Question: We are revising our Bylaws and, to comply with federal regulations and accreditation standards, are moving the requirements for histories and physicals from the Medical Staff Rules and Regulations to the Bylaws. In doing so, a question came up from the Medical Staff regarding what exactly is required for inclusion in a “complete medical history and physical examination”?
Answer: While there is no definitive instruction on what a complete history and physical examination must include, we recommend as a best practice including the following: patient identification, chief complaint, history of present illness, review of systems, personal medical history and family medical history, social history, physical examination, data review, assessments, plan of treatment, and any signs of abuse, neglect, or addiction. This allows for a comprehensive, well?documented history and physical, which (1) assists in obtaining an accurate diagnosis; (2) demonstrates that the history and physical was thorough (which will insulate against malpractice claims); and (3) informs the plan of care and any follow-up treatment.
The Joint Commission only requires that the Medical Staff specify the minimal content of histories and physicals. Thus, the Joint Commission leaves the minimal content of histories and physicals to the discretion of the Medical Staff. However, the Joint Commission’s Glossary provides some insight on expectations for histories and physicals. In that Glossary, “history and physical” is defined as follows:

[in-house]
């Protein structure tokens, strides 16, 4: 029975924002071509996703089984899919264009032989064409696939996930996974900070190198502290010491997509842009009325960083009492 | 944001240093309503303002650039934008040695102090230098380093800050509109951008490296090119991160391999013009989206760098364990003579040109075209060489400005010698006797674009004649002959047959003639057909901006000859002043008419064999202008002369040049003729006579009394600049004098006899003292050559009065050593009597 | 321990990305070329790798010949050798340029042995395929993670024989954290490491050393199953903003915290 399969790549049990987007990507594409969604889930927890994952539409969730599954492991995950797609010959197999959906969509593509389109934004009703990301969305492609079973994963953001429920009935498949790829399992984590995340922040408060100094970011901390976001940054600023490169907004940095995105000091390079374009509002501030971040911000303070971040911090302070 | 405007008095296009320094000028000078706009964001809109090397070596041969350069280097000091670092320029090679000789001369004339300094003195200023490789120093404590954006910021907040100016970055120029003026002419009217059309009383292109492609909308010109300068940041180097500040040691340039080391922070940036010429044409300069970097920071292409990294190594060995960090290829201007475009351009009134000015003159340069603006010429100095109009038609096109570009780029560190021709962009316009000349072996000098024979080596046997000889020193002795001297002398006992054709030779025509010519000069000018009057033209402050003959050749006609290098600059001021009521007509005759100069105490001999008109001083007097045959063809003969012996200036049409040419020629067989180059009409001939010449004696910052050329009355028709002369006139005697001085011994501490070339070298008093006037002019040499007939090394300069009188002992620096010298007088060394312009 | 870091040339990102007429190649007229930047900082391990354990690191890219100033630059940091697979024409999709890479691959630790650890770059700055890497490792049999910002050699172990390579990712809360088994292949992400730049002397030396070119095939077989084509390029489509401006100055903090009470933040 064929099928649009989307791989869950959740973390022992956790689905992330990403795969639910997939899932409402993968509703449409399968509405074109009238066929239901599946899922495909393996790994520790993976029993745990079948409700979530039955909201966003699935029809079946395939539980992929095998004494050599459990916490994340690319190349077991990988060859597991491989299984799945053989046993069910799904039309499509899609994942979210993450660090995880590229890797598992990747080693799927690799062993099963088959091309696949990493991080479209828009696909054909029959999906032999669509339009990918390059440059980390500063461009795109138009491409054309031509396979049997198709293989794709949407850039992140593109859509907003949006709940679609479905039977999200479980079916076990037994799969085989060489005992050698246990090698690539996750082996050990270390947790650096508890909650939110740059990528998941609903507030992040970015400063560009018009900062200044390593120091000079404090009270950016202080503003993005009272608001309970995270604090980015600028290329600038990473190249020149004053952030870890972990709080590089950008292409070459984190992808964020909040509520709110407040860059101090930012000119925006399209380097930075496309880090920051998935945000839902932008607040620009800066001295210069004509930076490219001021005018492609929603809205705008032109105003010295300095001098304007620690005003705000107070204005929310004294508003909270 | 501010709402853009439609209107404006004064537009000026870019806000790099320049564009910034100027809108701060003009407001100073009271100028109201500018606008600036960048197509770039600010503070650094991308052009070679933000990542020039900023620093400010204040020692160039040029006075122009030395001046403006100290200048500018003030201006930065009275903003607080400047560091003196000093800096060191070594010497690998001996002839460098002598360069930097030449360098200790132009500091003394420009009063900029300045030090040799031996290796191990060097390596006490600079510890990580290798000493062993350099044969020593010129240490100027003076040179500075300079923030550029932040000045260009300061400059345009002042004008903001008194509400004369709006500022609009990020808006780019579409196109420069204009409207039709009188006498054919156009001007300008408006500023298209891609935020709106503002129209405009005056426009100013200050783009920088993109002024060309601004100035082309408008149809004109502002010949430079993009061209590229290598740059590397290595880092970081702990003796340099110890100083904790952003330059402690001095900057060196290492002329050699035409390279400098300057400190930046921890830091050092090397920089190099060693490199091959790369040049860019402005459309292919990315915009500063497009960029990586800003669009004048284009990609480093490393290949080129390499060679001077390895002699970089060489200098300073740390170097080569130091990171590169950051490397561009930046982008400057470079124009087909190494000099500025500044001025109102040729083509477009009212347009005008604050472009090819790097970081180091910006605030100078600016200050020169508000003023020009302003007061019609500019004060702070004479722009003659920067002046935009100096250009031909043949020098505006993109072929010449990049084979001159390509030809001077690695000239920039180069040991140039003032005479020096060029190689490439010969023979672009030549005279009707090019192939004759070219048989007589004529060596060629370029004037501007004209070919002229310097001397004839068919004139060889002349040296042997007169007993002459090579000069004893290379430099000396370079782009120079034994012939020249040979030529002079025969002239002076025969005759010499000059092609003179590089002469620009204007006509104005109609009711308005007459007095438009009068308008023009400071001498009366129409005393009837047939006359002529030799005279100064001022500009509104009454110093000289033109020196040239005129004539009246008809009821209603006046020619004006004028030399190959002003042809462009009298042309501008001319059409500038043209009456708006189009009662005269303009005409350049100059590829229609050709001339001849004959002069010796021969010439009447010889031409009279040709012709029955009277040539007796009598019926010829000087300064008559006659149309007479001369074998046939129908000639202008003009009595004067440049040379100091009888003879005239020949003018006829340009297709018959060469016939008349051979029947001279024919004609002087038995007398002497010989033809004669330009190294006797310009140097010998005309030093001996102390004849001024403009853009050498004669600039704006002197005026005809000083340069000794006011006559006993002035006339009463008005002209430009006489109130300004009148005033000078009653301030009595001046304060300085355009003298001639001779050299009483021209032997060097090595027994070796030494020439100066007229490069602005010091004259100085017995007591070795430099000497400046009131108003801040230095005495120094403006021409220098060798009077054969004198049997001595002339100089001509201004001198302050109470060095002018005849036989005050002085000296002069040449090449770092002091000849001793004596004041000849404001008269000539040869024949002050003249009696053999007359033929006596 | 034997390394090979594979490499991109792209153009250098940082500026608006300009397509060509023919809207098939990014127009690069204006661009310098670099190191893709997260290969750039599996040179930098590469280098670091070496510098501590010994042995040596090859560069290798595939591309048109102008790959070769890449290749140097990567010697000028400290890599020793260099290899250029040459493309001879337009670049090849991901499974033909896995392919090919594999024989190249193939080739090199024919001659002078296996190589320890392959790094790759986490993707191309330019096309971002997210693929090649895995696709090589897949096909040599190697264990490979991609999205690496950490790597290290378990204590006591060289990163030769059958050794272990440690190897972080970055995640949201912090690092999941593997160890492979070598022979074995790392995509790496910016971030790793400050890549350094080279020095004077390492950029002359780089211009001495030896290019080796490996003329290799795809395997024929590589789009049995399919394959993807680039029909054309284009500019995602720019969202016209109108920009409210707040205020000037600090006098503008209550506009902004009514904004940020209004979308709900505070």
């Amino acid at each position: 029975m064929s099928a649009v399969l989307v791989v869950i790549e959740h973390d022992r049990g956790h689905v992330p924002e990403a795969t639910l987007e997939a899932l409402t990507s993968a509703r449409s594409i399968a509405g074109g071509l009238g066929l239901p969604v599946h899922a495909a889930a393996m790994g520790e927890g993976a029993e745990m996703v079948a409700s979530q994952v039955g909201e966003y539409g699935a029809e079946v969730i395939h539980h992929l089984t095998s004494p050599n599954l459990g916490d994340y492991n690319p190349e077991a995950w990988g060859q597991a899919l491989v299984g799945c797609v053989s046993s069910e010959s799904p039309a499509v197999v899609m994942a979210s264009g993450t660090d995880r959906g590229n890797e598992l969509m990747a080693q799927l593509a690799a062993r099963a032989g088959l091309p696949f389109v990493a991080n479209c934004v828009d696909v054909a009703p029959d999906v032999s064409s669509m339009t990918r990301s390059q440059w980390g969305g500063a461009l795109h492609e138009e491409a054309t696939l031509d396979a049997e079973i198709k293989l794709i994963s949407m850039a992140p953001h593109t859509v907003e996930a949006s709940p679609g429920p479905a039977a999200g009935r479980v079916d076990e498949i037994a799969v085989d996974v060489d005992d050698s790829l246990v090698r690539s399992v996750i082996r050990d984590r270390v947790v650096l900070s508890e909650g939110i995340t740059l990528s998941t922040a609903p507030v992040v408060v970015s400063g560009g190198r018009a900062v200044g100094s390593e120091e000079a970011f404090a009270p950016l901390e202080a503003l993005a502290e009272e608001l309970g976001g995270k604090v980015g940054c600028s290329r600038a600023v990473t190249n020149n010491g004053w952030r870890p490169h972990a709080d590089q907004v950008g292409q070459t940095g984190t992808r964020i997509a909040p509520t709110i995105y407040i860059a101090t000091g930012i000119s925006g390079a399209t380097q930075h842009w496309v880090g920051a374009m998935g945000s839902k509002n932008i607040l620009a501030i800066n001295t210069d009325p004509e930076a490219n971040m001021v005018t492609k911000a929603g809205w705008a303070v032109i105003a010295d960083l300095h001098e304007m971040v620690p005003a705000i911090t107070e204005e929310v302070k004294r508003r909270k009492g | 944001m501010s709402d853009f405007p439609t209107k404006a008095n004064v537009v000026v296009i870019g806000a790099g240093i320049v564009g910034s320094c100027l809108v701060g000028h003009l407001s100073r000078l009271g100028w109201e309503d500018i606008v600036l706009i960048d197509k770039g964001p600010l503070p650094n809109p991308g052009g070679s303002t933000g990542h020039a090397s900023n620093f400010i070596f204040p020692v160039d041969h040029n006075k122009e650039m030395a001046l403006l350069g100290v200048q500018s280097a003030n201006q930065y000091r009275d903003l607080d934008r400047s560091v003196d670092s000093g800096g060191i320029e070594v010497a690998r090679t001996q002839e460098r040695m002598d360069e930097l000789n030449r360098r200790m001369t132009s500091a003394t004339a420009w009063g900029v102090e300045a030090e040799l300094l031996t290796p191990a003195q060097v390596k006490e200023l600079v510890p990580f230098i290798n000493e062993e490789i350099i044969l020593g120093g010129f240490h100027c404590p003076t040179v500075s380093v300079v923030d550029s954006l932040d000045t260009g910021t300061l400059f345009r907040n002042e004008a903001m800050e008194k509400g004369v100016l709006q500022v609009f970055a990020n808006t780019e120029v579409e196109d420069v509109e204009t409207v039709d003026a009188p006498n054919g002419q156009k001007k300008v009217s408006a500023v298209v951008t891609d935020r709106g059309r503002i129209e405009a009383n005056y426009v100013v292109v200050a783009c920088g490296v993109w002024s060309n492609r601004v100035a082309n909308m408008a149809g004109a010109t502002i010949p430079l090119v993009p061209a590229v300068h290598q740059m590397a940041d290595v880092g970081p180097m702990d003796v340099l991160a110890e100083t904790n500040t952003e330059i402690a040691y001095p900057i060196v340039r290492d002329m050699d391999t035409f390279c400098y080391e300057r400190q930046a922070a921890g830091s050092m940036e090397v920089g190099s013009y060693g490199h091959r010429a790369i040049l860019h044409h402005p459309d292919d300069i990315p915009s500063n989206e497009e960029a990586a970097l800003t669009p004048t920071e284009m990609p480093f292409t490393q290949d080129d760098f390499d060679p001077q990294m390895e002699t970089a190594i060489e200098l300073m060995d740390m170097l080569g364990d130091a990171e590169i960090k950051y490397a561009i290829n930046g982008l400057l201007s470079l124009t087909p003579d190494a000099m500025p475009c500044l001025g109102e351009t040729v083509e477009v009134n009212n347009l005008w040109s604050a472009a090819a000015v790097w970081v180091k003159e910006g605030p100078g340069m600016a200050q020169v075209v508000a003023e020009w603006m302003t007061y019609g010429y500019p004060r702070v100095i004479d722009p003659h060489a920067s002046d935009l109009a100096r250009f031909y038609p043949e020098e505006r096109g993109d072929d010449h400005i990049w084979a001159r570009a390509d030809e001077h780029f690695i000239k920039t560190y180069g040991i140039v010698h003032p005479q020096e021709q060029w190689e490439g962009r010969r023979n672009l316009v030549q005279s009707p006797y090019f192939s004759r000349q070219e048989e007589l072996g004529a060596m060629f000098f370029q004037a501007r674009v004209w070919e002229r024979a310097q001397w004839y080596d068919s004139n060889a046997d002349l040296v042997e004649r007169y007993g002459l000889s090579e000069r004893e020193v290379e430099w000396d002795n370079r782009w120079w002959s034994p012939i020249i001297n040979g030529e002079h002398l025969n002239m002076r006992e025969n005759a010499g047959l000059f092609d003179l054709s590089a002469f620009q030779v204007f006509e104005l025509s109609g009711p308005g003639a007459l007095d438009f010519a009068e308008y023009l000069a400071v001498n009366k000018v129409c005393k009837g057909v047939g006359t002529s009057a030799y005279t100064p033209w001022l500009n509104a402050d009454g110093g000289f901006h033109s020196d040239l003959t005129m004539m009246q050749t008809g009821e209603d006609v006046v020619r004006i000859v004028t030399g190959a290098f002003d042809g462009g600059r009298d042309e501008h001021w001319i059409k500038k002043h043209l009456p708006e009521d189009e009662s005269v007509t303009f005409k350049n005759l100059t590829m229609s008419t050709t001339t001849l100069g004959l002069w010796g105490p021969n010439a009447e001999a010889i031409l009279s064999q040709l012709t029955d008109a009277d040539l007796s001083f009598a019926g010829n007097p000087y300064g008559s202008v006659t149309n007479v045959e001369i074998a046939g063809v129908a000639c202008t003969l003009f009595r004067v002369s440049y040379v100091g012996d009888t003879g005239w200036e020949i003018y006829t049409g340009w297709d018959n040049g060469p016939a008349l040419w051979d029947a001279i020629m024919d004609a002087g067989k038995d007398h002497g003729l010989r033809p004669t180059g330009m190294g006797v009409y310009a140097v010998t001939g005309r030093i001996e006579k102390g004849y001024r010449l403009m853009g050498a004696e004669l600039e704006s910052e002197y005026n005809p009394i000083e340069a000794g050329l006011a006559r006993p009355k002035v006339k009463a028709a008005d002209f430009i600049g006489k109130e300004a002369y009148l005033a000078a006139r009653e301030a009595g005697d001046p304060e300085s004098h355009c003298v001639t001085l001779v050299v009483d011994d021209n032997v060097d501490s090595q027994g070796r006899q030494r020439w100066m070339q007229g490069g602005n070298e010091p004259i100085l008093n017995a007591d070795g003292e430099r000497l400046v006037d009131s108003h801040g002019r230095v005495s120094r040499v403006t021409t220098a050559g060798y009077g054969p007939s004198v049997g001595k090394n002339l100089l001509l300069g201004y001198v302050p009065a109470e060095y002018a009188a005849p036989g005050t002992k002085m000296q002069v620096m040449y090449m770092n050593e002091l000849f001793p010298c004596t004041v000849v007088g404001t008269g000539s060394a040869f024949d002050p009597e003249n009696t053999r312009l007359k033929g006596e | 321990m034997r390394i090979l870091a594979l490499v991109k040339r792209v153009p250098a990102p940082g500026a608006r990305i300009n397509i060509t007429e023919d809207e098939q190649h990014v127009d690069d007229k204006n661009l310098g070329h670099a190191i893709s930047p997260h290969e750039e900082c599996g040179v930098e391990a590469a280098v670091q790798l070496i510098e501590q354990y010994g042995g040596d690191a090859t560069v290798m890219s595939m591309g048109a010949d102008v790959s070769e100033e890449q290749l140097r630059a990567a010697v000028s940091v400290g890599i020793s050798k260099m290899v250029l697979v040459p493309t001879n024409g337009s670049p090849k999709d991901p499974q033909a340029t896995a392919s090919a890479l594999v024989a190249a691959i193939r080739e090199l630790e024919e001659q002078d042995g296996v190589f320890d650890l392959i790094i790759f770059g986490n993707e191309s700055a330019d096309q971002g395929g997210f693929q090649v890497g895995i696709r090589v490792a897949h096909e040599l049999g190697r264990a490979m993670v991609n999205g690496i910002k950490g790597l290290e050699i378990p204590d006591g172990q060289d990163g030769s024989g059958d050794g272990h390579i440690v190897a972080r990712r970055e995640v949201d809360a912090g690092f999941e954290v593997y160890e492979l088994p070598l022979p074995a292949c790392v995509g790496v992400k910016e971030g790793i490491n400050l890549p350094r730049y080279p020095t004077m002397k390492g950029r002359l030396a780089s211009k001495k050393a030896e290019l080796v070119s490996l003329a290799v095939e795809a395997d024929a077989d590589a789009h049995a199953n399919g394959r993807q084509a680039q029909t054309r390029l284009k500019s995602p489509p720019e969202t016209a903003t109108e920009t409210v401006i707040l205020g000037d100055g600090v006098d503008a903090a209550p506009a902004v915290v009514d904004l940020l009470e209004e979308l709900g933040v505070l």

Information gathered about an individual using a holistic approach for the purpose of establishing a diagnosis and developing a plan for care, treatment, and services to address physical health issues. The history may include information about previous illnesses, previous medical or surgical interventions and response to treatment, family health history, and social, cultural, economic, and lifestyle issues that may affect the individual’s health and well-being. The physical involves the physical examination of the individual’s body by the following means: inspection, palpation, percussion, and auscultation. When used in concert with behavioral health care services, the history and physical may be used to rule out physical causes for behavioral health conditions or to assess the impact of a medical diagnosis or treatment on a behavioral health condition.
Hospitals may also want to check with insurers to determine if reimbursement is dependent on any specific requirements for histories and physicals. Medicare billing rules on this particular topic are silent. Some commercial insurers, on the other hand, have stringent requirements for history and physical documentation. For example, some Blue Cross/Blue Shield products require history and physical documentation to include pertinent information such as age, height, vital signs, past medical and behavioral history, family history, and preventive health maintenance and risk screening.